After scanning, the participants took part in a tactile TOJ experiment [2]. Two brief tactile stimuli were delivered successively, one to either ring finger, separated by intervals in the range ±1500 ms. Participants responded in a forced choice manner, pressing a button with the index finger of the hand that had been stimulated second. TOJ reversals were observed when the arms were crossed (Fig. 3B), as has been reported previously [1], [2], [11]. In individual analyses, reversed judgments (i.e., judgment probability >0.5 and SOA <0, judgment probability <0.5 and SOA >0) were observed for 7 out of the 20 participants in fitting the data. The degree of judgment reversal was evaluated by calculating the sum of the reversals (SR), which provides a rough metric to indicate an increase in reversals resulting from arm crossing. The SR in the psychophysical experiment was found to correlate with fMRI signal changes in the left inferior parietal lobule (IPL, BA40; Z = 5.04, −33, −48, 32, R = 0.53, P = 0.016; Fig. 3C) after Pearson's product-moment correlation coefficients between the SR and fMRI signal changes had been calculated. By contrast, no significant correlations were observed in the left superior temporal gyrus (Z = 5.10, −42, −48, 13; Fig. 3C).

Additionally, the regression analysis between the SR and the fMRI signal changes revealed that the correlation was highest in the left intraparietal sulcus (IPS; Z = 3.13, −37, −60, 48; Fig. 4A and Table 3), which was more posterior and higher than the peak in the Crossed L–Uncrossed contrast (P<0.01, uncorrected, extent volume >90 voxels, masked by the Crossed L–Uncrossed contrast at P = 0.05; Fig. 4A). The ROI analysis of the region revealed a high correlation between the SR and fMRI signal changes (R = 0.75, P = 0.0001; Fig. 4B).

Discussion

Increased fMRI activation was observed in the left posterior parietal cortex when participants adopted a crossed-hands posture with their eyes closed; subjective reversals in a crossed hands tactile TOJ task were correlated with activation in this area.

It has been reported that the posterior parietal cortex, especially the right side, is involved in the processing of spatial information [12], [13], [14]. Recent advances in neuroimaging techniques have now started to allow researchers to investigate the underlying neuronal basis of spatial information processing in humans. Pellijeff et al. [5] used an eye closed reaching task in order to highlight fMRI activations in the upper part of the left posterior parietal cortex during the updating of limb position. Meanwhile, Azanon et al. [15] applied transcranial magnetic stimulation to the right posterior parietal cortex and reported that this area played a critical role in remapping tactile stimulation onto external space. Regarding the representation of the body in space, Lloyd et al. [4] reported that tactile stimulation of the right hand, across the body midline, activated the right posterior parietal cortex including VIP, when the eyes were closed.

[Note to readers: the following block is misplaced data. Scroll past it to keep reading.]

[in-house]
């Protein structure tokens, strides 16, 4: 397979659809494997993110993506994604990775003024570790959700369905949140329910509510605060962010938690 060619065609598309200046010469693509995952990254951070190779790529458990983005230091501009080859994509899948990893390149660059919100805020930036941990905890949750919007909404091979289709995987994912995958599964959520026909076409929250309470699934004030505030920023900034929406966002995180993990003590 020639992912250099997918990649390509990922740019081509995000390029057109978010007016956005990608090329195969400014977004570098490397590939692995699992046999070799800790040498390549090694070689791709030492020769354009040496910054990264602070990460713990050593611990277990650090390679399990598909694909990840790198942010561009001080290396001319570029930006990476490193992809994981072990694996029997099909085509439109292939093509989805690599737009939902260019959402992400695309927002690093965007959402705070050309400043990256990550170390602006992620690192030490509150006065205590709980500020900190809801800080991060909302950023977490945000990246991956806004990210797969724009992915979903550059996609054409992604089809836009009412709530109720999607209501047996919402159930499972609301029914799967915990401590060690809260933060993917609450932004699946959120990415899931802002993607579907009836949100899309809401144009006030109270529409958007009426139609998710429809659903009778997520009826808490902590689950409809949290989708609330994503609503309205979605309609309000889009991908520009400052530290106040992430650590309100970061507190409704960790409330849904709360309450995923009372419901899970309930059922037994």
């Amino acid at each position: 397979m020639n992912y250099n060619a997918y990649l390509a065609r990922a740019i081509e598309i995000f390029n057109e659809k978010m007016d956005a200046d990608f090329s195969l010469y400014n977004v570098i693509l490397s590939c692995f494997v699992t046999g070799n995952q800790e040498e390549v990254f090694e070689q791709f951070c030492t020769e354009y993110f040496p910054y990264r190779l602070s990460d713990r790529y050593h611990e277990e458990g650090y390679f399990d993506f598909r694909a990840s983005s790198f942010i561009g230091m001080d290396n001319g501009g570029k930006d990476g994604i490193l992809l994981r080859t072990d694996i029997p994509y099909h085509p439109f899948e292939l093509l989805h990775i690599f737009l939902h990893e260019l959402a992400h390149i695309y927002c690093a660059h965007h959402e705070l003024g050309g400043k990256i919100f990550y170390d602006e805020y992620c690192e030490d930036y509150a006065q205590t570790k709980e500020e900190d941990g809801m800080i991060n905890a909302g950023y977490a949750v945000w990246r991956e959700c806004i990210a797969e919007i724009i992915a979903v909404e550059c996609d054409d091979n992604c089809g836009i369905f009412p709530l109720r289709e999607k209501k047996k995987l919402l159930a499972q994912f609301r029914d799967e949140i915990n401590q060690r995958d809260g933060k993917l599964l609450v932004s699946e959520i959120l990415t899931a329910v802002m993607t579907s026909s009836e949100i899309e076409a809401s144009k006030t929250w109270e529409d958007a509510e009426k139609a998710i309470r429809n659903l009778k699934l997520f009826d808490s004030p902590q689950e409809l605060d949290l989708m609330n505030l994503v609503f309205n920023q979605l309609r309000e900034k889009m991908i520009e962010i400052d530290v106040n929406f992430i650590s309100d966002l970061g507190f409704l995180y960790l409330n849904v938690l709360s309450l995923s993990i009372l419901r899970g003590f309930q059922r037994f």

It has also been proposed that the posterior parietal cortex is involved in processing temporal information. The relative involvement of the right or left parietal cortices when it comes to the processing of temporal information has been much debated [8], [16], [17]. Davis et al. [7] suggested that the left temporo-parietal junction and the inferior part of the posterior parietal cortex, was involved in a “when” pathway. The participants in their fMRI study performed both a visual TOJ task as well as a shape discrimination task as a control in order to discriminate the “when” pathway from the “what” pathway [18].